Keto diet with Medium Chain Triglycerides (MCTs)
What is MCT (Medium Chain Triglycerides)?
Medium Chain Triglycerides (MCTs) have unique properties that make them well suited for a ketogenic diet. MCTs are a type of saturated fat which can be immediately absorbed due to their shorter length and also more easily digested than the longer-chain fatty acids that are found in many other foods. Meanwhile, MCTs can be taken directly to the liver and converted into ketones, and used as a rapid source of energy as it increases ketone production and thus achieving ketosis. A study found that eating 15–30 grams of MCTs per day increased 24-hour energy expenditure by 5%. In addition, overall gut environment is definitely vital when it comes to your weight. Research concluded that MCT oil may help optimize the growth of good bacteria and support the gut lining health.
→ Read more: Ultimate Guide to Ketogenic Diet
MCTs from Coconut Oil
Coconut oil is a perfect keto-friendly food and rich in Medium Chain Triglycerides (MCTs). Therefore, MCT oil is commonly extracted from coconut oil, as more than 50% of the fat in coconut oil comes from MCTs. Coconut oil derived MCT is also preferred as it is more sustainable than palm oil which also provides a good source of MCT. It may help the people with abdominal obesity to increase their metabolic rate and promote the reduction of belly fat. The results from a research on men who ate 2 tablespoons (30 ml) of coconut oil per day, showed that they lost 1 inch (2.5cm), on average, from their waistlines without making any other dietary changes.
→ Read more : Top 10 Uses of Coconut Oil
Cold pressed unrefined Bali Sun coconut oil is normally considered virgin and it possesses a light coconut taste and aroma, there is no heat involved during its extraction process while the coconut meat is scooped out and pressed. On the other hand, refined oils possess no coconut flavor or aroma which are produced from dried copra or not fresh coconuts by typically bleaching, deodorizing and heating in a hydraulic press before undergoing further heat and filtering. As with all food processing, the addition of heat reduces the antioxidant content of refined coconut oil. Therefore, cold-pressed oil can be expected to have higher levels of antioxidants than its refined counterpart. Bali Sun Virgin Coconut Oil is healthy edible oil without any pollution.
Research suggests that fat sources with a higher percentage of lauric acid may produce a more sustained level of ketosis, because it’s metabolized more gradually than other MCTs. Bali Sun Virgin Coconut Oil only uses the first press of the coconut offering the maximum concentration MCTs. Due to its rich lauric acid content, it can boost immunity while the MCTs content improves metabolism and helps with weight loss.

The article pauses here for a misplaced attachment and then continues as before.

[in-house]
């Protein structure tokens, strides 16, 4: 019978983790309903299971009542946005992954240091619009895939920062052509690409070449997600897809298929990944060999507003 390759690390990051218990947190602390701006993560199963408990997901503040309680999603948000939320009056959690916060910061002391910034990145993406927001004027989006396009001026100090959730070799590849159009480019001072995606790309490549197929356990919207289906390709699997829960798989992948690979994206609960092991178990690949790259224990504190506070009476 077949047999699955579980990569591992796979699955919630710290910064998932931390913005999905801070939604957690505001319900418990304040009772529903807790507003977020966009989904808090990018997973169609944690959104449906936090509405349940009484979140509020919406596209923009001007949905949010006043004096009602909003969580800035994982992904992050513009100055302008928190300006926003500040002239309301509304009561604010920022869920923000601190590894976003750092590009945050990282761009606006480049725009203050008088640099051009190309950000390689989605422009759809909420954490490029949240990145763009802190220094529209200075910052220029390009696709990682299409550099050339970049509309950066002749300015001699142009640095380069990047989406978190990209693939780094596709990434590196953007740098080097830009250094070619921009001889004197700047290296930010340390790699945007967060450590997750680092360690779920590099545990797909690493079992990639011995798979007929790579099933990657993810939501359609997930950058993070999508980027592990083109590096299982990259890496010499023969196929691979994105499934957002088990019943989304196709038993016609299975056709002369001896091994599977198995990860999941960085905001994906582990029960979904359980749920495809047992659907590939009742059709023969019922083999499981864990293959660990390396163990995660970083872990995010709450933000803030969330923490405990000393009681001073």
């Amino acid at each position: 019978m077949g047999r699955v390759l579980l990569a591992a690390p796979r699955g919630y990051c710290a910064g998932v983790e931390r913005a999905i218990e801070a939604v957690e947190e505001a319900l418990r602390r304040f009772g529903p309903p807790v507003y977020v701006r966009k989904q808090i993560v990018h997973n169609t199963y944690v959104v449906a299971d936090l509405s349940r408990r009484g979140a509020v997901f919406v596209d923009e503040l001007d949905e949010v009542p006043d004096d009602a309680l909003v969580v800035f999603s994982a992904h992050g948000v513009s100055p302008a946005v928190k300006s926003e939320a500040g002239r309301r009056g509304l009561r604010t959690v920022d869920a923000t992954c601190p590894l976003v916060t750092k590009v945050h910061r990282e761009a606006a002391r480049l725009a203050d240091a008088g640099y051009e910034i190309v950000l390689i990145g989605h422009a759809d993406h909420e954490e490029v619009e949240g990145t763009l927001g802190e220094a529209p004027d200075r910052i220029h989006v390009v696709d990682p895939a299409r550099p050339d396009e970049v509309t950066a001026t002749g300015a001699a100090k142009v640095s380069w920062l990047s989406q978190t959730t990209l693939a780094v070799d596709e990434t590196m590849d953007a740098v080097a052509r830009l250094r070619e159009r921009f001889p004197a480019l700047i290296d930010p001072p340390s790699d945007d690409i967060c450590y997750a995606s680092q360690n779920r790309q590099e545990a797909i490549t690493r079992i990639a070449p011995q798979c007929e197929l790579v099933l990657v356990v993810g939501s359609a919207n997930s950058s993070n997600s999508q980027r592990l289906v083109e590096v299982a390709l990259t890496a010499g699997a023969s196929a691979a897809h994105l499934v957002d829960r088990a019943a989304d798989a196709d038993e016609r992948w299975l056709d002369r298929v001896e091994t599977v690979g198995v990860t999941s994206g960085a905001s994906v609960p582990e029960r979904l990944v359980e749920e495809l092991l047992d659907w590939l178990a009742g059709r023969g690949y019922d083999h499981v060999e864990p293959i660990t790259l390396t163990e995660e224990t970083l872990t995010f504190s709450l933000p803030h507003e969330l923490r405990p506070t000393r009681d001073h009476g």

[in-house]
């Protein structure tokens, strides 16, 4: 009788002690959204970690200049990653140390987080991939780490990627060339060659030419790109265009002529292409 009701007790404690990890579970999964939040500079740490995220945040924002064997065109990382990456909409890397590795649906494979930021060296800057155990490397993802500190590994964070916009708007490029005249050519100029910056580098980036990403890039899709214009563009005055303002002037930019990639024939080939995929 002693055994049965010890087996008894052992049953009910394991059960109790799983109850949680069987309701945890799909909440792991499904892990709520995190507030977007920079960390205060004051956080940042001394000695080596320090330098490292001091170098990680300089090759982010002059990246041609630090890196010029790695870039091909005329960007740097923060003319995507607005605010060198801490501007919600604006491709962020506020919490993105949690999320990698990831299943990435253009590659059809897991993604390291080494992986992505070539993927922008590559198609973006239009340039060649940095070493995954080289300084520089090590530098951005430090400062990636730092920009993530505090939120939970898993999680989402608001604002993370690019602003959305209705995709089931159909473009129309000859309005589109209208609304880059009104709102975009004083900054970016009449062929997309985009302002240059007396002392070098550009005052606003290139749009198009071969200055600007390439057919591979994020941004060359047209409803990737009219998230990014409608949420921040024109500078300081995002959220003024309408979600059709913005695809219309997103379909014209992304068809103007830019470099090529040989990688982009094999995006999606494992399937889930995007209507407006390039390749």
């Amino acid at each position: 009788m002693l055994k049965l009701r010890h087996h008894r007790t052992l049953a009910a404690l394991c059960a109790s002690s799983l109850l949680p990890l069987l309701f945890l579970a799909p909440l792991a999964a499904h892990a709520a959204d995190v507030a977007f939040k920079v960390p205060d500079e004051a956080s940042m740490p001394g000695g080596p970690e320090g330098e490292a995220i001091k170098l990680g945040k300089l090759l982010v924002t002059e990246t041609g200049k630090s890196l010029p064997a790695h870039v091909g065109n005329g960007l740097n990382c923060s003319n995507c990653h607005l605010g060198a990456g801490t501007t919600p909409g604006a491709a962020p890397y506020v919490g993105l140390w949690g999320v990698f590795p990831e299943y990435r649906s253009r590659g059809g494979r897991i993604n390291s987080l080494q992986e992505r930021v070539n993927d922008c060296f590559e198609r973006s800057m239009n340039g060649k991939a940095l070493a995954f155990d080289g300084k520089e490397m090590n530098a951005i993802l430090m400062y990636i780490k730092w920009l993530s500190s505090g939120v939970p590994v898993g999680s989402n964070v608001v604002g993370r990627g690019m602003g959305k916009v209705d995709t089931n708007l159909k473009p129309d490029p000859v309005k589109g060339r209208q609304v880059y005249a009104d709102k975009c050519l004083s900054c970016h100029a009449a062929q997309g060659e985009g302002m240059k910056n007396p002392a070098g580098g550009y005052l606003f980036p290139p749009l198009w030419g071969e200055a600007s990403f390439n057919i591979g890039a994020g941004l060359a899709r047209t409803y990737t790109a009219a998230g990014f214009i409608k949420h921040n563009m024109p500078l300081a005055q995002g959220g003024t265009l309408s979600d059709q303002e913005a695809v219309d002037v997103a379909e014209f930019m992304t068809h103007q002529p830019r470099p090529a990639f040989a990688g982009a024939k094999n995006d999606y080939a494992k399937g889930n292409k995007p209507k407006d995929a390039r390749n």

Meanwhile, The extraction process includes several different steps which allows the oil to retain more of the fat soluble nutrients present in fresh coconut meat. This also allows for higher smoke point and more uses in cooking. Bali Sun virgin coconut oil has a high smoke point of 177-190°C, which means that the nutritional value of coconut oil will not decrease easily during cooking.
- 100% pure certified organic
- Unrefined and Ultra cold pressed (Non deodorized, bleached and hydrogenated)
- First press only
- Suitable for cooking
- 100% from sustainably sourced, non-GMO coconuts
- For an energy boost, blend with coffee, smoothies, and salad dressings
- Certified organic, solvent-free, cold fractionated
- Vegan + gluten-free + keto-friendly
- Suitable to consume and mix into food or drinks
Each serving of Flora’s Organic MCT Oil provides 14 g medium-chain triglycerides MCTs, including 7.5 g caprylic acid and 4.8 g capric acid that have potent antibacterial, antifungal, and anti-inflammatory properties. If you aim to achieve overall good health, using coconut oil in cooking is probably sufficient. However, for higher doses and more direct source of MCT you might want to consider MCT oil.
Written by Frieda Hung, Nutritionist
- Assunção ML, Ferreira HS, dos Santos AF, Cabral CR Jr, Florêncio TM. Effects of dietary coconut oil on the biochemical and anthropometric profiles of women presenting abdominal obesity. Lipids. 2009 Jul;44(7):593-601. doi: 10.1007/s11745-009-3306-6. Epub 2009 May 13. PMID: 19437058.
- Dulloo AG, Fathi M, Mensi N, Girardier L. Twenty-four-hour energy expenditure and urinary catecholamines of humans consuming low-to-moderate amounts of medium-chain triglycerides: a dose-response study in a human respiratory chamber. Eur J Clin Nutr. 1996 Mar;50(3):152-8. PMID: 8654328.
- McCarty, M. F., & DiNicolantonio, J. J. (2016). Lauric acid-rich medium-chain triglycerides can substitute for other oils in cooking applications and may have limited pathogenicity. Open heart, 3(2).
- Rial, S. A., Karelis, A. D., Bergeron, K. F., & Mounier, C. (2016). Gut Microbiota and Metabolic Health: The Potential Beneficial Effects of a Medium Chain Triglyceride Diet in Obese Individuals. Nutrients, 8(5), 281. https://doi.org/10.3390/nu8050281